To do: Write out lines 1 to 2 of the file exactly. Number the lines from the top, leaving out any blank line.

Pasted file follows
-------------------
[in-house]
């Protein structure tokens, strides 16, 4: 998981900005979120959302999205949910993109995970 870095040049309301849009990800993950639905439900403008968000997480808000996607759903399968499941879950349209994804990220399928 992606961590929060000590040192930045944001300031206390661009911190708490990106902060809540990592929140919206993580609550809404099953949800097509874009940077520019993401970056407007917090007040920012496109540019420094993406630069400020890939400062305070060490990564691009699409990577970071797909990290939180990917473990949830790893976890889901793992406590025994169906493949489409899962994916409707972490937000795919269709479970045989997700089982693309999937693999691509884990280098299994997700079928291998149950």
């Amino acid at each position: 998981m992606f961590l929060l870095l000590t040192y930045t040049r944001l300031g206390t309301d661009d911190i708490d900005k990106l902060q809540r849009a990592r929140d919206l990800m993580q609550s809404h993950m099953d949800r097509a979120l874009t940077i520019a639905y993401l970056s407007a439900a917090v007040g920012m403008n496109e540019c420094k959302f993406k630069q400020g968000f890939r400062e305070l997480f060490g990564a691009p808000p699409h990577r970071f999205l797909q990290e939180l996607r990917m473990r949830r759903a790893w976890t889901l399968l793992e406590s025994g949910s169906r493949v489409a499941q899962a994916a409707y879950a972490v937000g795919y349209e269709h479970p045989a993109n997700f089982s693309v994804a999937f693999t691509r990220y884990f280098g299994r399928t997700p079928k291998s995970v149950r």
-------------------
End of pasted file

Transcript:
[in-house]
């Protein structure tokens, strides 16, 4: 998981900005979120959302999205949910993109995970 870095040049309301849009990800993950639905439900403008968000997480808000996607759903399968499941879950349209994804990220399928 992606961590929060000590040192930045944001300031206390661009911190708490990106902060809540990592929140919206993580609550809404099953949800097509874009940077520019993401970056407007917090007040920012496109540019420094993406630069400020890939400062305070060490990564691009699409990577970071797909990290939180990917473990949830790893976890889901793992406590025994169906493949489409899962994916409707972490937000795919269709479970045989997700089982693309999937693999691509884990280098299994997700079928291998149950």